As workers reassess their priorities in the wake of the pandemic, mental well-being has climbed up their lists. In fact, more than one-third told the Society for Human Resource Management they would choose mental health benefits over higher pay. Yet fewer than one-third of HR professionals—the “people people”—say offering mental health resources is a high priority for their organizations.
The specter of an economic slowdown looms large over the current business landscape. Employers seek strategies to survive and thrive in the face of economic headwinds. They are looking to workers to be more productive and more efficient.
However, there is a temptation to push employees to work harder—to “grin and bear it.” This runs counter to everything we’ve learned about the importance of mental health and the well-being of workers.
For employees to perform at their best, they must be at their best mentally. Sacrificing mental well-being is just not sustainable. It may produce results in the near term, but it eventually leads to diminishing returns as workers burn out and disengage. Unless we fully address mental, physical and overall well-being, workers won’t have the agility, stability and resiliency to endure economic instability and workplace challenges.
Our businesses aren’t insulated from people’s individual struggles. For years, we believed in the myth of compartmentalization, wherein you come to work and leave your home life behind—as if work and life don’t impact each other. But in reality, life is a part of work and work is a part of life. Whatever we experience in life can, and likely will, impact our work ecosystem in some way.
For people whose lives are unraveled by battles with anxiety, depression or addiction, the line between life and work is blurred at best and sometimes nonexistent. Rather than be blindsided by it, we would do well to get ahead of it—to invest in our workers’ mental well-being. As my friend Arianna Huffington, founder of Thrive Global, told me recently, “When employers prioritize mental health, they are also doing what’s best for business.”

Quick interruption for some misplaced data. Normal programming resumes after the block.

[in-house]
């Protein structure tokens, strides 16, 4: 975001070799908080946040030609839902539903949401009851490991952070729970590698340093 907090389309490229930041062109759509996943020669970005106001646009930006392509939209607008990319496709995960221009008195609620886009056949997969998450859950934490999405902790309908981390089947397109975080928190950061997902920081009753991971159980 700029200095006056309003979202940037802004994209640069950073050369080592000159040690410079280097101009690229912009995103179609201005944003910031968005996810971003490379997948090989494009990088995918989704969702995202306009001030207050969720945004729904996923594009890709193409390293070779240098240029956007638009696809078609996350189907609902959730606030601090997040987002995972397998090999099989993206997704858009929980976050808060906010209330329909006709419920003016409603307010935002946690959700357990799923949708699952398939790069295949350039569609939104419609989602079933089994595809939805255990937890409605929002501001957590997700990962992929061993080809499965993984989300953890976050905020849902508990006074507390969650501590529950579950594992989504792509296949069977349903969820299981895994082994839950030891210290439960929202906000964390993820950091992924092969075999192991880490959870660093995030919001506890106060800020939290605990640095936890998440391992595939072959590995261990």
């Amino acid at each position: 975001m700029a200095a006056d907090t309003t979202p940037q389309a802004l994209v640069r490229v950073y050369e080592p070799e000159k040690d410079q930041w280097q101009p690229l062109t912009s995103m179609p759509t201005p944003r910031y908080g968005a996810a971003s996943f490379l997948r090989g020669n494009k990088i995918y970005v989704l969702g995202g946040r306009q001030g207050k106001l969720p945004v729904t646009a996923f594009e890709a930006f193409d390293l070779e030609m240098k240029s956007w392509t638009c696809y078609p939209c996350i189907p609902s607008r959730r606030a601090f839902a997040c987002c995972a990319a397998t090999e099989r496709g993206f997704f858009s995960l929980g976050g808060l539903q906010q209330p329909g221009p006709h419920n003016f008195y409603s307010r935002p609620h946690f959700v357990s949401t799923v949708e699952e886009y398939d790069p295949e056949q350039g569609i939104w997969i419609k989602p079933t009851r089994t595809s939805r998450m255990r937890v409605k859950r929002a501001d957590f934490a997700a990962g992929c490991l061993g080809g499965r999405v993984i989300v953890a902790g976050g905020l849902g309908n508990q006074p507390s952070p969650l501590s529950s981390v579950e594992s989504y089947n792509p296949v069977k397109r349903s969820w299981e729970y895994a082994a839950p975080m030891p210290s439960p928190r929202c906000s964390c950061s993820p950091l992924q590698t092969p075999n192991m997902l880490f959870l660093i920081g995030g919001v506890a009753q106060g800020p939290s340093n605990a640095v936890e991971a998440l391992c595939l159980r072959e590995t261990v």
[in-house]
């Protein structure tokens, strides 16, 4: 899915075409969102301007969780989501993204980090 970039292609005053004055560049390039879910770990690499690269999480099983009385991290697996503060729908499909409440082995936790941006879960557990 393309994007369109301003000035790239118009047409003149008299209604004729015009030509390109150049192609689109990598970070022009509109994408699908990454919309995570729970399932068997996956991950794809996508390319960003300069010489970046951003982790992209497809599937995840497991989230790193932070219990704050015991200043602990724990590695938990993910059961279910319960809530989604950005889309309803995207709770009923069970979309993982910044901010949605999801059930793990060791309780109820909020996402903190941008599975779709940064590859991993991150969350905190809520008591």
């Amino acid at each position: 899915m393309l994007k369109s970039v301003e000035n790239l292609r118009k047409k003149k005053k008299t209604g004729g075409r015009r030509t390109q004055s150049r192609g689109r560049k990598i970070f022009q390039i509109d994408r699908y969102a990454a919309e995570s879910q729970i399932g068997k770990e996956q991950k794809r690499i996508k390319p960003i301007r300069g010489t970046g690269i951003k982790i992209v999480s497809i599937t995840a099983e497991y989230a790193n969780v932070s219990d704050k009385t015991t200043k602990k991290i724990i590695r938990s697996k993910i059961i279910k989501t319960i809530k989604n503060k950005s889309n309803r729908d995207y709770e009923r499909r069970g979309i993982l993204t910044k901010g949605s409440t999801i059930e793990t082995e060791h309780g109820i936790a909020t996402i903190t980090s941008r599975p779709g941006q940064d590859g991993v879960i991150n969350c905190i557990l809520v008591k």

It’s not just our workers who face mental health hurdles. As caregivers, their children’s and even aging parents’ struggles become their struggles. In December 2021, the U.S. surgeon general, Dr. Vivek Murthy, issued an advisory highlighting the urgent need to address the nation’s youth mental health crisis. “Mental health challenges in children, adolescents and young adults are real and widespread,” Murthy emphasized.
These children aren’t dealing with mental health issues in a vacuum. Undoubtedly, these mental health challenges impact their families, including their parents, who care for them. Ultimately, those parents carry these burdens into work. Could we blame them for being distracted and disconnected throughout their workday?
Addressing mental health at multiple levels means meeting workers where they are. At a base level, this involves offering the tools and techniques to manage stress. Workers also require access to comprehensive resources—up to and including coverage of diagnosis and treatment—to meet their mental health needs.
The investment in mental health isn’t just the right thing to do for people. It makes good business sense. According to the World Health Organization, every dollar invested in scaling up treatment for depression and anxiety leads to a return of $4 in better health and ability to work.
As we eschew the negative stigma surrounding mental health, we give workers permission to preserve and protect their mental wellness. Organizations should be committed to developing workplace cultures where mental wellness is prioritized—where workers are empowered to pursue self-care.
Johnny C. Taylor, Jr., SHRM-SCP, is president and CEO of the Society for Human Resource Management.
Photograph by Cade Martin for HR Magazine.